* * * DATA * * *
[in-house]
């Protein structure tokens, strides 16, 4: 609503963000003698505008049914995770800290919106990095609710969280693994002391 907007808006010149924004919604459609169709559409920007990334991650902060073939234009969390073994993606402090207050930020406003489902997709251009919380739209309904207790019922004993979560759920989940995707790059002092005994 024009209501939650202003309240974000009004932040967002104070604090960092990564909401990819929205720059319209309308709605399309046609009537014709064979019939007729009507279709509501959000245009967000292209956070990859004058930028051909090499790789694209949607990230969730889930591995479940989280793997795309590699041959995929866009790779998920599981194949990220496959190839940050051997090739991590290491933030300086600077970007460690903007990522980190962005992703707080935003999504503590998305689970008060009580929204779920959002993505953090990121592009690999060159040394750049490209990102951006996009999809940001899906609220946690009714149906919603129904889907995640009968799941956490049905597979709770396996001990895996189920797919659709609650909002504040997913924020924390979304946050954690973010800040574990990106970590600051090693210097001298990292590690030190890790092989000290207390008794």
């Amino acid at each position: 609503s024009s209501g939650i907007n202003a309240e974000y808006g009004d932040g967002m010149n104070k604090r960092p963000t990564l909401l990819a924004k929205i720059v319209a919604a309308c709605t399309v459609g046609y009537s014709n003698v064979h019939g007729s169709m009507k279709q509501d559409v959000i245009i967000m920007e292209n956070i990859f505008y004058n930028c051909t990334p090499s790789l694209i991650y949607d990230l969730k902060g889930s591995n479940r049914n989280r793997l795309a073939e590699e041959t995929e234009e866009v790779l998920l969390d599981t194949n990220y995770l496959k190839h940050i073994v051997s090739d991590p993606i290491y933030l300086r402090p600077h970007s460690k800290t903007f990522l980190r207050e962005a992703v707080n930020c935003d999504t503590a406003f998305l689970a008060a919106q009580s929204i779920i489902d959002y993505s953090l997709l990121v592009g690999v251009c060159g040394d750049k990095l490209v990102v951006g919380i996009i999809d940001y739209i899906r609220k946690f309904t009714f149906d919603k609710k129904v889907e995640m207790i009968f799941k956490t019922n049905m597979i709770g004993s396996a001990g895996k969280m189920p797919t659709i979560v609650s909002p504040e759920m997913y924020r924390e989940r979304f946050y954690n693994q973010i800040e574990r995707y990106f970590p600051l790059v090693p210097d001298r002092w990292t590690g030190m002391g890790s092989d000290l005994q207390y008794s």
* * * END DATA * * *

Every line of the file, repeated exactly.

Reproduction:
[in-house]
């Protein structure tokens, strides 16, 4: 609503963000003698505008049914995770800290919106990095609710969280693994002391 907007808006010149924004919604459609169709559409920007990334991650902060073939234009969390073994993606402090207050930020406003489902997709251009919380739209309904207790019922004993979560759920989940995707790059002092005994 024009209501939650202003309240974000009004932040967002104070604090960092990564909401990819929205720059319209309308709605399309046609009537014709064979019939007729009507279709509501959000245009967000292209956070990859004058930028051909090499790789694209949607990230969730889930591995479940989280793997795309590699041959995929866009790779998920599981194949990220496959190839940050051997090739991590290491933030300086600077970007460690903007990522980190962005992703707080935003999504503590998305689970008060009580929204779920959002993505953090990121592009690999060159040394750049490209990102951006996009999809940001899906609220946690009714149906919603129904889907995640009968799941956490049905597979709770396996001990895996189920797919659709609650909002504040997913924020924390979304946050954690973010800040574990990106970590600051090693210097001298990292590690030190890790092989000290207390008794």
């Amino acid at each position: 609503s024009s209501g939650i907007n202003a309240e974000y808006g009004d932040g967002m010149n104070k604090r960092p963000t990564l909401l990819a924004k929205i720059v319209a919604a309308c709605t399309v459609g046609y009537s014709n003698v064979h019939g007729s169709m009507k279709q509501d559409v959000i245009i967000m920007e292209n956070i990859f505008y004058n930028c051909t990334p090499s790789l694209i991650y949607d990230l969730k902060g889930s591995n479940r049914n989280r793997l795309a073939e590699e041959t995929e234009e866009v790779l998920l969390d599981t194949n990220y995770l496959k190839h940050i073994v051997s090739d991590p993606i290491y933030l300086r402090p600077h970007s460690k800290t903007f990522l980190r207050e962005a992703v707080n930020c935003d999504t503590a406003f998305l689970a008060a919106q009580s929204i779920i489902d959002y993505s953090l997709l990121v592009g690999v251009c060159g040394d750049k990095l490209v990102v951006g919380i996009i999809d940001y739209i899906r609220k946690f309904t009714f149906d919603k609710k129904v889907e995640m207790i009968f799941k956490t019922n049905m597979i709770g004993s396996a001990g895996k969280m189920p797919t659709i979560v609650s909002p504040e759920m997913y924020r924390e989940r979304f946050y954690n693994q973010i800040e574990r995707y990106f970590p600051l790059v090693p210097d001298r002092w990292t590690g030190m002391g890790s092989d000290l005994q207390y008794s």